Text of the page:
The graduates of Valley Hills High School hit the Wet Valley Water Park for an end of school celebration consisting of the usual sex, drugs and rock and roll – well, not quite rock and roll, there’s an 80s cover band there who don’t seem to cover 80s tracks. Or cover anything, for that matter.
Anyway, what our happy band of teens don’t know is that a black-gloved killer has already bumped off an unsuspecting couple prior to their arrival and, for an encore, is about to make lethal alterations to the water slides.
Writer/director Renaud Gauthier previously gave us the utterly bonkers, not to mention highly entertaining, Discopath so I ignored those poolside warnings and dived happily into Aquaslash hoping to catch another stylish, taste-free wave of gore. Unfortunately, I was not swept along and was ultimately left thinking how this could have ended up being too shallow even for a connoisseur of celluloid dregs such as myself.
I’m not going to pretend Discopath had the deepest of plots but the premise of Aquaslash is so insipid that it takes the most leisurely of paddles even to its modest 71-minute running time.
The idea of sabotaging a water park with razor sharp obstacles is, admittedly, a joyously sick one but the problem is that once some poor unfortunates have gone down there, been chopped into bits and someone at the other end notices, not many more folks are going to be queueing up to try the attraction for themselves.
So Aquaslash has to build to that crescendo of gruesome violence by setting up the characters as suspects in a classic “whodunit?” – or “who did it and who’s about to do it again?” scenario. Only, there’s not really much in the way of clues, or collateral carnage either, leaving a bunch of not-especially interesting, oversexed students and the generally unhappy folks who work at the water park.
There’s a lot of drug taking. There’s a fair bit of infidelity. There’s a weird employee. There’s an angry ex-employee. There’s our default hero, whose dad owns the place. I say “default hero” because for the most part, he doesn’t do anything remotely heroic. Sleeping with the hot girl definitely does not count. Having various folks behave in annoying or even reprehensible ways doesn’t necessarily make them a killer and the script doesn’t make an effort to include any red herrings, it’s just a question of “this person is dodgy, but are they dodgy enough to kill?”.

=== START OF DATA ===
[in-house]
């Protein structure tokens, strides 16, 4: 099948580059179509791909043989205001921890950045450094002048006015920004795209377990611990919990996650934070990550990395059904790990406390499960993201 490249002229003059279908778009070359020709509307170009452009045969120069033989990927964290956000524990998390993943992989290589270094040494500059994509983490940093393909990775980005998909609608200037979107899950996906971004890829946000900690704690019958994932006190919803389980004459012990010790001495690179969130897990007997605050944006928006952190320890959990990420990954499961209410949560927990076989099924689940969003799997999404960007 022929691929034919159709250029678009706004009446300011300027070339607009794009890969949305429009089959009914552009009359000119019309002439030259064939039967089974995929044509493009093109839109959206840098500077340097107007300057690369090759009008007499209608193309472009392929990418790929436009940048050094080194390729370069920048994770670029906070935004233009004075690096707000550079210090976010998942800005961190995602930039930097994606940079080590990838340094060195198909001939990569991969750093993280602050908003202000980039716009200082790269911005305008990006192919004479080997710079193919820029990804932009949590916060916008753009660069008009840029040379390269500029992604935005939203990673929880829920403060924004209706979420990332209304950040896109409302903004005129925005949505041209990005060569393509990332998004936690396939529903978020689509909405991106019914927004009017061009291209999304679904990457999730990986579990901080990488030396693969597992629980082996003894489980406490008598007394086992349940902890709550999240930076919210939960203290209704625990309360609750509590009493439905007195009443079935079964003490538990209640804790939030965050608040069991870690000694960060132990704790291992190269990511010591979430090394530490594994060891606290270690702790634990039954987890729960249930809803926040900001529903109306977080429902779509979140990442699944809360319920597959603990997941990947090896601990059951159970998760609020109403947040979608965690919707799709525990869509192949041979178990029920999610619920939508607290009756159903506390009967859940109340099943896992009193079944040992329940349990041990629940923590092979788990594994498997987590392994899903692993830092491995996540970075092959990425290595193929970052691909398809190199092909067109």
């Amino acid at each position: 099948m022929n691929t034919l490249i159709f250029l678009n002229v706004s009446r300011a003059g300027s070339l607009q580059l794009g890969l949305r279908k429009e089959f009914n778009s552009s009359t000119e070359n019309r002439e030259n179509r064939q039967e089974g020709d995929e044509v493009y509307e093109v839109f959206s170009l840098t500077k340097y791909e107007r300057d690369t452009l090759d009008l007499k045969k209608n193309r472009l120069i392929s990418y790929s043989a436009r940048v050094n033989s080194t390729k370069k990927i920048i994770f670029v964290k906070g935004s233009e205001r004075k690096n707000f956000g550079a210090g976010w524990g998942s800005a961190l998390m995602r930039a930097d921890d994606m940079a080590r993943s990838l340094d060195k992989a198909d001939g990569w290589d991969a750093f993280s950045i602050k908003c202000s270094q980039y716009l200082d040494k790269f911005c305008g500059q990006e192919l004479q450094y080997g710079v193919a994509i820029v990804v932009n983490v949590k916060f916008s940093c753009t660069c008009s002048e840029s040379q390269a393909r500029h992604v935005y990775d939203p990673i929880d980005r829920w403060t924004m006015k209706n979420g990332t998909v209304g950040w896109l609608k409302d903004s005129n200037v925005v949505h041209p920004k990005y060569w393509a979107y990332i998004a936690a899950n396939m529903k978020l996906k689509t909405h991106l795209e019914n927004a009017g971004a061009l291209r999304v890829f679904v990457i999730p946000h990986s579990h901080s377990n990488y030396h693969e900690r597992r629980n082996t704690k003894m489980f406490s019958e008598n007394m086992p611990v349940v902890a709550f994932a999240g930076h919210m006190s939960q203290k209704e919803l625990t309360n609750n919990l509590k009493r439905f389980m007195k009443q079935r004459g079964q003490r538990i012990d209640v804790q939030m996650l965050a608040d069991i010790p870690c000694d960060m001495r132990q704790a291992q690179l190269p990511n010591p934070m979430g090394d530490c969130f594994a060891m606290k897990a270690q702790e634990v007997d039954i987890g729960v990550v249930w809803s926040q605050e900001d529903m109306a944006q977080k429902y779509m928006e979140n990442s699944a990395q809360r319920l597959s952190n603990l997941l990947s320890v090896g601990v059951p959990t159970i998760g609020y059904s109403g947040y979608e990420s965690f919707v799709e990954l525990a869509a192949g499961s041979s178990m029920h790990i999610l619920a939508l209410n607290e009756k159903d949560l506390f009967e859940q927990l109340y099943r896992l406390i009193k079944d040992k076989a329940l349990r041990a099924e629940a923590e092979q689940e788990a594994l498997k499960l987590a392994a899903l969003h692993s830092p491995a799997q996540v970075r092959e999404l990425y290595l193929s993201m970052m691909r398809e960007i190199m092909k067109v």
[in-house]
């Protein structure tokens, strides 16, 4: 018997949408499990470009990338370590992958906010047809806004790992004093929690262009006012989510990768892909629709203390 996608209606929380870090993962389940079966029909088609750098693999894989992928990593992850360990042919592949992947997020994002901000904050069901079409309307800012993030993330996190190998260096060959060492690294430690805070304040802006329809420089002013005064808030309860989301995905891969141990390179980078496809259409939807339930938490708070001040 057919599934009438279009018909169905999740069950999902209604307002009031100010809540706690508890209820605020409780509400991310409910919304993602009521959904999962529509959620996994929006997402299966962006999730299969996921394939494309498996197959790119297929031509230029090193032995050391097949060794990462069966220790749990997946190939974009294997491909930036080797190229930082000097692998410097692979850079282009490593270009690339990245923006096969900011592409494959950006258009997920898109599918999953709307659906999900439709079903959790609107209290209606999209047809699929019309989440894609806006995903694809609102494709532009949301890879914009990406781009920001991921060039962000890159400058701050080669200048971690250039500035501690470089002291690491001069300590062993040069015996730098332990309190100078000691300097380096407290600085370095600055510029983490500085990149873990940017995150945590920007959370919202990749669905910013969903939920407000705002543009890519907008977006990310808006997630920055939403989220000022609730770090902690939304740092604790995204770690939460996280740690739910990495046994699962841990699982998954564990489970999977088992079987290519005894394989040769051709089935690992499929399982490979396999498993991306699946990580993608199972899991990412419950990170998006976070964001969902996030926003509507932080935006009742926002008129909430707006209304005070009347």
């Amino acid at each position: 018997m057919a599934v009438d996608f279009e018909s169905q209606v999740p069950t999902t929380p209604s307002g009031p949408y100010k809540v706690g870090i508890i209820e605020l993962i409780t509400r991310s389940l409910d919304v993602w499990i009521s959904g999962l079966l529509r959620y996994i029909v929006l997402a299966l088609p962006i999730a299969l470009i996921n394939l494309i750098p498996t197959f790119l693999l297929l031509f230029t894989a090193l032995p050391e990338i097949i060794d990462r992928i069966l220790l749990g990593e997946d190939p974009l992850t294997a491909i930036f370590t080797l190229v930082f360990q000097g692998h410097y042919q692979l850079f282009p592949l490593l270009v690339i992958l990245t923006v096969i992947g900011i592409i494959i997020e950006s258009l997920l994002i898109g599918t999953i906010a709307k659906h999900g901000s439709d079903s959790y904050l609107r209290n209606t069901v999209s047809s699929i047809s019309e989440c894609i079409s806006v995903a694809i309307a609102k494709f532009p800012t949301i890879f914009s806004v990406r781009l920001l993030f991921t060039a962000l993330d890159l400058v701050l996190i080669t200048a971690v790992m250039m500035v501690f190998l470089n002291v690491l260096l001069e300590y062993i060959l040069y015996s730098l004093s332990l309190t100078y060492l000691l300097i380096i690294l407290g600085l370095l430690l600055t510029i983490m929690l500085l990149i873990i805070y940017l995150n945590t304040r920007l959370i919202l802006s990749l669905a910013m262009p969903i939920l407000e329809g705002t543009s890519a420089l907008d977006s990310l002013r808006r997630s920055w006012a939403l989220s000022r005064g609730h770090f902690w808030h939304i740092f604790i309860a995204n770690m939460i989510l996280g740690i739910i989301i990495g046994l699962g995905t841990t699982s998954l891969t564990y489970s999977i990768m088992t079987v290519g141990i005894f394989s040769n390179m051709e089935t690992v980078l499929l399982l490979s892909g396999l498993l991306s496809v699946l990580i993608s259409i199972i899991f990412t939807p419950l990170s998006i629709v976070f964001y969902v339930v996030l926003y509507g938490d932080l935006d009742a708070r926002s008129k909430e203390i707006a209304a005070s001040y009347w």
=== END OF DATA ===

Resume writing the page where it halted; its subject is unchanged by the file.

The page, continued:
Whereas Discopath wore its eagerness to offend on its sleeve and largely got away with it because it was wrapped up in such an engrossingly bizarre tale, Aquaslash is far too coy in both the sex and violence departments. Yes, there’s nudity but it’s all far too tastefully shot to be in a movie with this title.
The splash of gore is reasonably decent, if far from convincing, but it all comes too late, leaving the viewer to wade through nigh on an hour of low-wattage shindig shenanigans, tedious love triangles and jokes that don’t make much of a splash.
In general, the performances don’t fully engage either. Nicolas Fontaine, as hero Josh, is fine but he doesn’t give us a lead to particularly root for, even when he’s up against the biggest douchebag in the film, giving it the most douchebaggery he can muster. Brittany Drisdelle fares better as Priscilla, who’s looking out for the kids in all sorts of ways while giving the cold shoulder to her lecherous husband, and Madeline Harvey gives the film the energetic boost it so desperately needs as the hard-partying Alice.
The remainder of the cast is a tad bland. Josh’s friend Chad is constantly referred to by the wrong name and it’s not much of a surprise considering the role is such an unmemorable one. It’s not that Cameron Geller is a bad actor; it’s just that he’s given so little to do I had as much trouble as his castmates when it came to recalling who he was.
Elsewhere, the character of Big Phil is introduced as the school bully when he pushes around Josh and his band but he doesn’t cast any kind of shadow over the rest of the proceedings and almost fades from the plot completely until the final fifteen minutes – and even then he has very little impact on what happens next.
Billed as having “thrills, chills and screwball comedy”, I searched for all of these and, I have to say, I’m still searching after a second watch. The potential thrills of the climax are dissipated by the fact that it just takes so bloody long to get there, the flat kill sequences rob the piece of any chills and what comedy there is never rises above crotch level.
If Aquaslash had been a balls to the wall, unapologetic exercise in splattery bad taste, I get the feeling I would have loved it. As it is, it’s far too restrained and unfocused to work as a horror comedy and it’s never remotely as trashy as it often threatens to be. Tossing in the most perfunctory of murder mysteries doesn’t help it one little bit either.
I can’t quite get over how disappointed I am. I should be hailing this as the latest film to see if you love exploitation cinema, instead I’m telling you to swim in the opposite direction, as fast as your little arms and legs will thrash. Still, there’s always Discopath.